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Getting a air tank inspected

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  • Getting a air tank inspected

    I have a older air tank that I am going to add to my compressor. I want to get it inspected and tested first. Do you guys have any suggestions of places that would do this? Thanks

  • #2
    I couldn't really find any practical options at all......Maybe check with a propane or CNG place? I know they phase out tanks, so they must have some way of deeming them safe or unsafe.
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    • #3
      Yellow pages or google boiler inspector they should also inspect LP air pressure vessels.


      • #4


        • #5
          Inspection of pressure vessels is a strange world to a lot of people. Each type of vessel has different requirements and the criteria vary, but for the most part inspection is done by either by an inspector provided by an insurance company, the jurisdiction, or the owner himself.


          The majority of inspections and pressure tests are done by the owner. These are tests of tanks for compressed gas. There are specific rules and requirements, and there is usually periodic oversight and audits by the underwriter and a jurisdictional agency, but the owners themselves do the tests.

          Other types of pressure vessels have various requirements, but, in general, unless it is insured or there is a jurisdictional requirement (usually involving registration as well), the owner will do the inspections and tests here, as well. The procedures are the same in any case, so I will outline them.

          With an air tank, the most comon failure is pinholes rusting through along the bottom. Rarely catastrophic, but scrap the tank. Not worth fixing at this point. Failures that may be catastrophic come from cracks, usually near structural supports where stress it high. The most common catastrophic failure is overpressure from combustion of vapors in the tank (oil from a compressor and a source of heat, like a little hot shard of coked oil) Tanks must be kept clean.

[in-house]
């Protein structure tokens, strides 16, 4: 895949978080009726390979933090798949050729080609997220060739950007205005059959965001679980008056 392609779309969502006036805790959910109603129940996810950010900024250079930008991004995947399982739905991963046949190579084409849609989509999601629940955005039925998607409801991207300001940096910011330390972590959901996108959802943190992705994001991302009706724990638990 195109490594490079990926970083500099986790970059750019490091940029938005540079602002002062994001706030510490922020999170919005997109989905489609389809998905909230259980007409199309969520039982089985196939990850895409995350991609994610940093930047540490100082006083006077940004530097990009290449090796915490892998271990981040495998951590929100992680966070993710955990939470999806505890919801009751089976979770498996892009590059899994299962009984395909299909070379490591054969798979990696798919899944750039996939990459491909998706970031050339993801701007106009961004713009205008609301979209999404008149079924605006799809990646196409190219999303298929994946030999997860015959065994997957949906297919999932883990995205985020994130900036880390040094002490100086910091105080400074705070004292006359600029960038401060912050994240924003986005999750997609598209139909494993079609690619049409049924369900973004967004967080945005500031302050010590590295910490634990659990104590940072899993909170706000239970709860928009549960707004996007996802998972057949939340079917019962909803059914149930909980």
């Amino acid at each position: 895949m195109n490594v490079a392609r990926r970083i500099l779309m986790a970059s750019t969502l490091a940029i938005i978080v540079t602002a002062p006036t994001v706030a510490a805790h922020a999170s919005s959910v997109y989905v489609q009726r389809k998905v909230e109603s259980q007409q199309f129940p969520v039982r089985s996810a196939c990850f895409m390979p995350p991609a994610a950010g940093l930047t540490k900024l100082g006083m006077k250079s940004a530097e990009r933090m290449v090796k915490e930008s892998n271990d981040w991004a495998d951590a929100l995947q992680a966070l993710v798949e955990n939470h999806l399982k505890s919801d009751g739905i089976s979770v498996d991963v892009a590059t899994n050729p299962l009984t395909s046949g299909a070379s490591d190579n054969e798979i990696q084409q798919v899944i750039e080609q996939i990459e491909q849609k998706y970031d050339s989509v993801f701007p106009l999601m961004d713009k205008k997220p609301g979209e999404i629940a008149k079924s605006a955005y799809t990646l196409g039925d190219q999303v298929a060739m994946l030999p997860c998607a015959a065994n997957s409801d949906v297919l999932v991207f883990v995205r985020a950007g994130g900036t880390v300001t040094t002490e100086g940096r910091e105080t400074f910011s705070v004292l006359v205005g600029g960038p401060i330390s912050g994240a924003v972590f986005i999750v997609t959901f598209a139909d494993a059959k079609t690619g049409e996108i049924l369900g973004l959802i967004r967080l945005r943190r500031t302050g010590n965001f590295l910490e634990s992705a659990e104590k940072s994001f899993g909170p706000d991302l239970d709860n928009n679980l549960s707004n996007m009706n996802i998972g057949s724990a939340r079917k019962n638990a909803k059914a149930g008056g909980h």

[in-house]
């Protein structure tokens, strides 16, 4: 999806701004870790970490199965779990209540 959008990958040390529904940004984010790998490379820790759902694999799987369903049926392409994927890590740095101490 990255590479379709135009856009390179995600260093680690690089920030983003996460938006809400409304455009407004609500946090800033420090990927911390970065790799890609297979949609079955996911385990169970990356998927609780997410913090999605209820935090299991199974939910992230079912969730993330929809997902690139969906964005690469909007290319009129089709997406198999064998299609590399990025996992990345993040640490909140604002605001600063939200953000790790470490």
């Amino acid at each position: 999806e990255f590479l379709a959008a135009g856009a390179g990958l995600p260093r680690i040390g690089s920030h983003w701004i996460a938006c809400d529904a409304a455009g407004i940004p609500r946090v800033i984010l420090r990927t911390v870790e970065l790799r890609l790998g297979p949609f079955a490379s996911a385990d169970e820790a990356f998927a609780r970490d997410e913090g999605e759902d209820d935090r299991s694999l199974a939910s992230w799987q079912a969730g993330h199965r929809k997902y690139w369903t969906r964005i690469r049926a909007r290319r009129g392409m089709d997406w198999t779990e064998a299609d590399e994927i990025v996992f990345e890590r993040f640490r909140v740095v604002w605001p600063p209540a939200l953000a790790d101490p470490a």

Outline of inspection and test procedures for an air tank:

          The first step is cleaning, inside and out. Remove all fittings and inspection plugs, flush thoroughly with mild detergent and water, and rinse completely. This is to remove any deposits and residue (oil in particular), as well as any loose scale. Dry the tank. DO NOT use compressed air unless you have filters, drier, and heater, or you will deposit moisture and oil residue. I usually provide heat with a couple 500W halogen lamps, and blow a hair drier into one of the inspection openings to add a little more heat and circulate the moisture out.

          Next is the visual inspection: Look at the entire outside surface. Look for dings, dents, cracks (especially near welds and attachments where stress may be high), pitting, etc. Small dings and dents are not necessarily a problem, but large ones may be. Cracks often show up near where supports attach, especially if the vessel had a compressor mounted on it (from vibration).

          Then check the inside. Use a mirror if need be, and us a flashlight. A bore scop is real handy if you have one available. You are looking for excessive scaling (which probably requires removal and recleaning to see what is underneath), deep pitting, lines of pits on the bottom, cracks, thin areas. A few pits arn't an issue. Horizontal tanks often get lines of pits along the bottom that can be an issue. vertical tanks often get a general thinning near the center of the bottom head with a lot of pits around the drain nozzle. If there are deep pits, measure the depth so you know how much metal is left. (this can take some creativity if you don't have access to an ultrasound thickness test unit. I have a ton of the 6" stainless rules cut, ground, welded into different configurations, and have been known to mount them on rods and wires to get to awkward spots when the UT probe won't get there.) A few pits, even deep ones, arn't an issue. Lots in a row can be, as they provide a line for a small failure to run.

          The original thickness should be on the data tag, and the minimum may be on the tag but probably isn't. A basic rule is at half thickness, reject, but some tanks are made with little corrosion allowance so the safety factor may be pretty low at that point. This is where calculations come in. If you have questions, the calculations arn't that hard, but you need the correct reference (ASME SECVIII is the starting point) A UT machine makes this a lot easier.